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Politicians, Staff, and Students United Against Fee Increase

Politicians, Staff, and Students United Against Fee Increases

Only one-third of full-time, full year, New Zealand students currently have access to allowances. The maximum entitlement per week for a student, aged under 24, without children, and living away from home, is $171.84.

Auckland University Students’ Association (AUSA) and the Tertiary Education Union (TEU) are calling on this government, and successive governments, to seriously increase tertiary education funding. In the short-term, they are calling on the University of Auckland to freeze student fees at the current level.

The Graduate Longitudinal Study, funded by Universities New Zealand, revealed last year that as many as 1 in 6 final year students were living in absolute financial distress: unable to afford basic accommodation, food and housing. Only 1 in 8 students expect to have no debt when they graduate.

Politicians from Labour, Green and New Zealand First stand united with students.

“The root of the problem is the National led government’s continuing under-funding of tertiary education,” says Grant Robertson, Labour MP and Shadow Leader of the House. Robertson continues, “Steven Joyce has a stated goal of ‘dampening down demand’ for tertiary education. That means taking away opportunities from students through restricting access to allowances and loans. Now he is trying to take away the voice of students and staff from Councils. Labour is committed to working alongside students, staff and institutions to oppose this agenda, and to create a more accessible and affordable system.”

Tracey Martin, Tertiary Education Spokesperson from New Zealand First said, “Over the past five years the National led government has cauterized post-graduate allowance, limited the accessibility of higher learning and now we are expecting another blow from Steven Joyce. New Zealand First has always held the view that supporting our students is not just an individual citizen’s future but in the future of New Zealand”.

Gareth Hughes, acting spokesperson for Tertiary Education for the Green Party said, Auckland University’s decision to lock students out of today’s fee setting meeting is unfair, and cuts those affected out of the decision making process. Joyce’s governance changes would only worsen this, treating University councils like corporate boards, instead of the diverse and inclusive organisations they should be. Auckland Uni’s expected 4% fee rise comes on top of 3 years of the maximum fee rise, far outpacing inflation, all while students are struggling on insufficient support. This is only worsening student debt which is already at record levels. The Green vision is of a tertiary education system that is well resourced, vibrant, innovative and responsive to the needs of students and the changing needs of our society.”

Staff and Students Unite

Daniel Haines, AUSA President says “Persistent underfunding of tertiary education has meant the burden is transferred to staff and students as increased fees and redundancies. This government has a targeted policy of reducing the amount of money invested into tertiary education. They have consistently funded education below the operating costs o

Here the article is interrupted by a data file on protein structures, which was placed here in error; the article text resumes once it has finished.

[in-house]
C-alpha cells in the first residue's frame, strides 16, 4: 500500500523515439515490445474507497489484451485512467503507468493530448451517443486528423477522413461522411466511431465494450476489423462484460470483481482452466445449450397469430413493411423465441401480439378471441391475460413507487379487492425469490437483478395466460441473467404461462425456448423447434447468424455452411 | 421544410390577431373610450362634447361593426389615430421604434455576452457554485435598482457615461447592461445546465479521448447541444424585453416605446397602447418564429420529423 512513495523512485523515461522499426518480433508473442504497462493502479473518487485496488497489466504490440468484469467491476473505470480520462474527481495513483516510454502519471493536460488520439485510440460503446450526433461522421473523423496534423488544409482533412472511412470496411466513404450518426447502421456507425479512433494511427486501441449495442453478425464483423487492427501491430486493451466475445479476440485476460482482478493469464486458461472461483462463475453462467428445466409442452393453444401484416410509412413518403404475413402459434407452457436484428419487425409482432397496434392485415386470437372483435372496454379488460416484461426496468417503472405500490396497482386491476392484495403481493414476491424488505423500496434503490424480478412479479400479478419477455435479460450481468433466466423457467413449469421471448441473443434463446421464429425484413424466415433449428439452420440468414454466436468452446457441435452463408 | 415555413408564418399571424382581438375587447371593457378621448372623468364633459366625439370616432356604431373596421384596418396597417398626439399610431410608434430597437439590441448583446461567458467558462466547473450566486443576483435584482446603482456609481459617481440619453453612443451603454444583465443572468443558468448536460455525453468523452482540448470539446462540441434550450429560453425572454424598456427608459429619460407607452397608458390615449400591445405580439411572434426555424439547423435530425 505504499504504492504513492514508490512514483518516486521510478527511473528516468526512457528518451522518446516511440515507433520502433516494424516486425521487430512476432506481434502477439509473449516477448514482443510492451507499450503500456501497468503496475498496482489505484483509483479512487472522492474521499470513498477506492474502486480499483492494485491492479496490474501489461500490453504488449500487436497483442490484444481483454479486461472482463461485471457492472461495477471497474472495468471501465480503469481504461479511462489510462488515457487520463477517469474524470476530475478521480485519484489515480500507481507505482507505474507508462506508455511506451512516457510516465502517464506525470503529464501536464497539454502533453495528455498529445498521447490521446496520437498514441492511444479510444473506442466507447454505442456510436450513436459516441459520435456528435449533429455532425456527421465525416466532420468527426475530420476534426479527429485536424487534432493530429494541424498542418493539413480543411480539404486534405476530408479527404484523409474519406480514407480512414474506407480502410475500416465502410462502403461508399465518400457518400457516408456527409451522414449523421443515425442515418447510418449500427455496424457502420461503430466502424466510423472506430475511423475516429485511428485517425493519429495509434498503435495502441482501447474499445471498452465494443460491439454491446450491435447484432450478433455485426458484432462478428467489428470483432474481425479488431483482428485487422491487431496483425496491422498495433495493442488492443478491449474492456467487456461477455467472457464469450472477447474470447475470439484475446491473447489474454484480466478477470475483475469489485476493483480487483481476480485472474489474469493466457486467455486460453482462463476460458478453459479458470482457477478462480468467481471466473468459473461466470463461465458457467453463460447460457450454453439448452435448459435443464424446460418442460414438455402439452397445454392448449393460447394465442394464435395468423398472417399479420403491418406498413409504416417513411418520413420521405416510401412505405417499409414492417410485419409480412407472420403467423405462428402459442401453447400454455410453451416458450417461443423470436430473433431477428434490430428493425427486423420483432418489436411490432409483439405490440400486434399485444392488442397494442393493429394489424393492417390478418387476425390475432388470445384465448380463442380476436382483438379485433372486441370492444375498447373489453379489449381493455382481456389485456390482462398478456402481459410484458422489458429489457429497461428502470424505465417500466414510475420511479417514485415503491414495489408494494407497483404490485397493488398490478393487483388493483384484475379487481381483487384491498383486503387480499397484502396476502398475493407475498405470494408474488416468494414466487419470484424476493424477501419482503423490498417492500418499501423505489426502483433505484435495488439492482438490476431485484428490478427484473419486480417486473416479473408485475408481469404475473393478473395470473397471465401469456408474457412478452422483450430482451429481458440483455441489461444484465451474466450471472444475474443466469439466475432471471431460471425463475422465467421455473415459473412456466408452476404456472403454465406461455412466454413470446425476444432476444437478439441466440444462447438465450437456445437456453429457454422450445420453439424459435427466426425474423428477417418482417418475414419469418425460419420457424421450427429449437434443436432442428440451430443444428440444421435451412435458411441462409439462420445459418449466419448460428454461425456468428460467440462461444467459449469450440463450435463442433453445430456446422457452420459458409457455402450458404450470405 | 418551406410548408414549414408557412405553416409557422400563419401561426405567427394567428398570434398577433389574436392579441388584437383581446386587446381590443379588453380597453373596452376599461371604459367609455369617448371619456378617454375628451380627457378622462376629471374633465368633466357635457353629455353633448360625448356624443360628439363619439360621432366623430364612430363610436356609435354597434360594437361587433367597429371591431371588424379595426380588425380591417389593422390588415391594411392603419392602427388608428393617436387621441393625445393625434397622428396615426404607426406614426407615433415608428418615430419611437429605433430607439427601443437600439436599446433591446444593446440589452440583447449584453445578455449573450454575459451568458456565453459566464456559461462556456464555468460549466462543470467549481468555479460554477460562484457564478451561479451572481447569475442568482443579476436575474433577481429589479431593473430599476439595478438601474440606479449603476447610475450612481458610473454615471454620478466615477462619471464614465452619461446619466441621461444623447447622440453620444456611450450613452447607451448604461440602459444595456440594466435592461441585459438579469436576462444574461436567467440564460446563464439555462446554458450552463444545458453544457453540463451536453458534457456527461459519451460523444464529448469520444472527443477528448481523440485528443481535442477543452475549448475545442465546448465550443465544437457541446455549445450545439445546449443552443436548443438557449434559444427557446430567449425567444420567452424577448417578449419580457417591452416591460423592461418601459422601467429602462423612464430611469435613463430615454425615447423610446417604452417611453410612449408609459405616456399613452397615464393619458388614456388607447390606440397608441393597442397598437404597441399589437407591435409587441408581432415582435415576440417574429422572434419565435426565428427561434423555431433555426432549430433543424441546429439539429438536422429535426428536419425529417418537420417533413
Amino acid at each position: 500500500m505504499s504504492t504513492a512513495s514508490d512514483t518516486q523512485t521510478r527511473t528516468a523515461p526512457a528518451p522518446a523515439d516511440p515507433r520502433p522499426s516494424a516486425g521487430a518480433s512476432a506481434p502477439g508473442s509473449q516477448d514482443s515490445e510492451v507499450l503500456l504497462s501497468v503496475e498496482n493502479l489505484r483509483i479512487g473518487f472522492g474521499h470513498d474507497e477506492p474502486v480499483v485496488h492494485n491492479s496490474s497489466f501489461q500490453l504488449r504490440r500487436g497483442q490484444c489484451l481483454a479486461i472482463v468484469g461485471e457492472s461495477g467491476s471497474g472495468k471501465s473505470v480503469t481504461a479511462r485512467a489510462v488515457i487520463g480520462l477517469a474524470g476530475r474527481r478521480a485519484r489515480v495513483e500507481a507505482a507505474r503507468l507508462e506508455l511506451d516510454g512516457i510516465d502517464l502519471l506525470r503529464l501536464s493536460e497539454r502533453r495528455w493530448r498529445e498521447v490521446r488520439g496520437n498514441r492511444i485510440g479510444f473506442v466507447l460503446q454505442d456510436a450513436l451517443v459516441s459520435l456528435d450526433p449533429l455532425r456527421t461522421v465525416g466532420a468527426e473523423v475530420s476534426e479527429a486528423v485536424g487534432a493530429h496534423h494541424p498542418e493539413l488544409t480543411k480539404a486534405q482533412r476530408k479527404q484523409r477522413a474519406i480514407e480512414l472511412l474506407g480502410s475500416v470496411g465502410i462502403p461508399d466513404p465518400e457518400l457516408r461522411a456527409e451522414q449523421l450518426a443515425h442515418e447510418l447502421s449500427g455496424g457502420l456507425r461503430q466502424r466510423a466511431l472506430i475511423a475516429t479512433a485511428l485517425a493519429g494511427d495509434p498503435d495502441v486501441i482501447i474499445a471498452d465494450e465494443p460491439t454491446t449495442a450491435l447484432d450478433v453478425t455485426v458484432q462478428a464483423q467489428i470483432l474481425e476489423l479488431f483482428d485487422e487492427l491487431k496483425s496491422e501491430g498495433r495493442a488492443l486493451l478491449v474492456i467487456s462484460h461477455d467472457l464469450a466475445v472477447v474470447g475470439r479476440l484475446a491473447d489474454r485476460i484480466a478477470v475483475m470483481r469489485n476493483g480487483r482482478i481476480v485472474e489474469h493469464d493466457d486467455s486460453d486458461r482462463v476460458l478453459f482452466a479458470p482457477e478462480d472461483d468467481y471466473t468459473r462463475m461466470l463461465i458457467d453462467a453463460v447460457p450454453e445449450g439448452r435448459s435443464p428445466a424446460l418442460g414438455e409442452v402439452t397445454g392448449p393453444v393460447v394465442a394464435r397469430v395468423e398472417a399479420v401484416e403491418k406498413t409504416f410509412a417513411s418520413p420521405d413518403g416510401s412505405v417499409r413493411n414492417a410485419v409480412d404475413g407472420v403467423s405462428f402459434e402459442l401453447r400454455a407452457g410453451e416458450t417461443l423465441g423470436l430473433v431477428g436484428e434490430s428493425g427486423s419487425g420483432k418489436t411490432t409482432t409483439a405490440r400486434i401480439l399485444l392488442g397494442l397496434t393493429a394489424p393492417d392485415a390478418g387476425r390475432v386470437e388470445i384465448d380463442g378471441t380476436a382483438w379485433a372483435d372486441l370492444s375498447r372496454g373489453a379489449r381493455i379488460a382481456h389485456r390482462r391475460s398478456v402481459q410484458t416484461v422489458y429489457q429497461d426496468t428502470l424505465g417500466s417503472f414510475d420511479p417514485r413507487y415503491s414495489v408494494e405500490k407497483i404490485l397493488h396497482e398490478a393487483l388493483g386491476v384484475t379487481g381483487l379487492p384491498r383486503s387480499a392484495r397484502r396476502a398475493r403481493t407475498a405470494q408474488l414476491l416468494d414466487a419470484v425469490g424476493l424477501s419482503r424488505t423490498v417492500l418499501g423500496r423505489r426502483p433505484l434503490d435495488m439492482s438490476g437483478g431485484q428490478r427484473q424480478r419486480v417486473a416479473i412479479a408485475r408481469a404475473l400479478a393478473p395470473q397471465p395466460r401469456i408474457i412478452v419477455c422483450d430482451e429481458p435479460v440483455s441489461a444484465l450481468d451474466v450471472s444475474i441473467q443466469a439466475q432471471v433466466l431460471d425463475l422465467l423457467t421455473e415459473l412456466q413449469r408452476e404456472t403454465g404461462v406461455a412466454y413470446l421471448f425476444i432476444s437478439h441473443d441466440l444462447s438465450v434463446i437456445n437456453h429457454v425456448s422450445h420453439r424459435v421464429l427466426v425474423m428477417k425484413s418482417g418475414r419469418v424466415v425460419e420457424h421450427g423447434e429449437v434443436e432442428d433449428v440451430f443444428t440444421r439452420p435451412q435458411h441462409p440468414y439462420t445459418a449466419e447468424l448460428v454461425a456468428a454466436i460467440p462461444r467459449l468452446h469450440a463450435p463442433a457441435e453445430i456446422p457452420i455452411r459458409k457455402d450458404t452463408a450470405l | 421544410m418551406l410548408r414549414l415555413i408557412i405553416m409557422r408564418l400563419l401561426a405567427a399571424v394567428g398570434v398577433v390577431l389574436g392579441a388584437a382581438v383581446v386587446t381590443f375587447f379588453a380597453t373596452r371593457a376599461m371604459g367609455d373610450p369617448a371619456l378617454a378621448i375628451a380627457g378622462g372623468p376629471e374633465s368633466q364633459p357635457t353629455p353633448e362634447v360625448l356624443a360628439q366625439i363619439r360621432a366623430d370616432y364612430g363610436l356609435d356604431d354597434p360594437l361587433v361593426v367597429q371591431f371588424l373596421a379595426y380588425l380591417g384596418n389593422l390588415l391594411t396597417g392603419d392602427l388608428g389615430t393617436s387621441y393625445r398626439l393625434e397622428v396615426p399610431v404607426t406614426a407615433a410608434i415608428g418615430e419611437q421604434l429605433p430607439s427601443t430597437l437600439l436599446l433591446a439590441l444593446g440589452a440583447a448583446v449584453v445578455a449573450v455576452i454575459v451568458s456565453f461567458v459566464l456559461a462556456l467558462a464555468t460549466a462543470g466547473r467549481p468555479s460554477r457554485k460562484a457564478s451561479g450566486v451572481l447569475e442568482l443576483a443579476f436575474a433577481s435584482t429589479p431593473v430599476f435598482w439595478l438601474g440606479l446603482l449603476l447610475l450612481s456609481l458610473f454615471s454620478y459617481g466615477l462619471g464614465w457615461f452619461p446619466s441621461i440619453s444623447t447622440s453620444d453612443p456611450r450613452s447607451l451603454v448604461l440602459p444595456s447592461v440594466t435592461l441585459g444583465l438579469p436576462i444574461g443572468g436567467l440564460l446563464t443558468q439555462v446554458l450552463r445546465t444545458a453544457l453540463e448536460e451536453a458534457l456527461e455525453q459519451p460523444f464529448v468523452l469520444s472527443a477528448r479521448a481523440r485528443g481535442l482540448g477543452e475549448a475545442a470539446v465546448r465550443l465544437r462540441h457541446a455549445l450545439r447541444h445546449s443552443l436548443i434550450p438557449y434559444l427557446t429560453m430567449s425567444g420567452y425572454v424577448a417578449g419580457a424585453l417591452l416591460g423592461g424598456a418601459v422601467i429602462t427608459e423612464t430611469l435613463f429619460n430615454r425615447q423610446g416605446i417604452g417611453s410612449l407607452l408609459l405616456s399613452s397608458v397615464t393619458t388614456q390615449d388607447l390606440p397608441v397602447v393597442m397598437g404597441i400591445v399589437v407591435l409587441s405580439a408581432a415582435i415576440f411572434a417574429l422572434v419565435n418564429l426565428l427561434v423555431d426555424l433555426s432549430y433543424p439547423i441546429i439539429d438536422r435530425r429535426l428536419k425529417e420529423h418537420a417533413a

f the University.

“For some years, increases in student fees have compensated for the Government’s failure to increase funding annually at a rate proportional to inflation, let alone university costs. Recently, this has forced the most financially vulnerable participants in the tertiary system, the students, to make up the difference.

“These amounts are derisory,” continues Haines, “given rent per week alone is often more than these amounts.”

The graduating student loan debt now average $18,000, up from $15500 in 2010. More than three-quarters of students use a loan to pay for their fees, up 10 percent over the last five years. Families are finding it harder to save for fees.

“An increase in tuition fees always results in inequitable outcomes for women, Māori and Pasifika students,” says Hannah Williams, Auckland University Pacific Island Students’ Association President. “This is because they generally have longer repayment times. Moreover, Māori and Pasifika graduates will on average earn less than Pākehā and/or male graduates.”

Fees at New Zealand Universities have increased 4 percent each year, or 21.7 percent over the past five years. This has run ahead of increased government contribution (16.5% but flat in terms of per-student funding), and the budget of the institution.

Mark Amsler, TEU Co-President said, “We believe the University of Auckland Council should listen hard to the voices of students, families, community leaders and even Minister Steven Joyce, who has cautioned university councils to think carefully about the impact raising fees by the maximum (4%) will have on students and families. Granted, it’s a bit rich for the minister to caution university councils, as the government proposes to reduce representation on university councils and continues to underfund the important, necessary costs of tertiary education in New Zealand. Instead, Government has steadily shifted the rising costs for tertiary education onto students and their families. Something’s gotta give.”

“Students have been paying more for less,” remarks Haines. “The Government needs to step up, but this university also needs to take a principled stance and freeze the fees now.”


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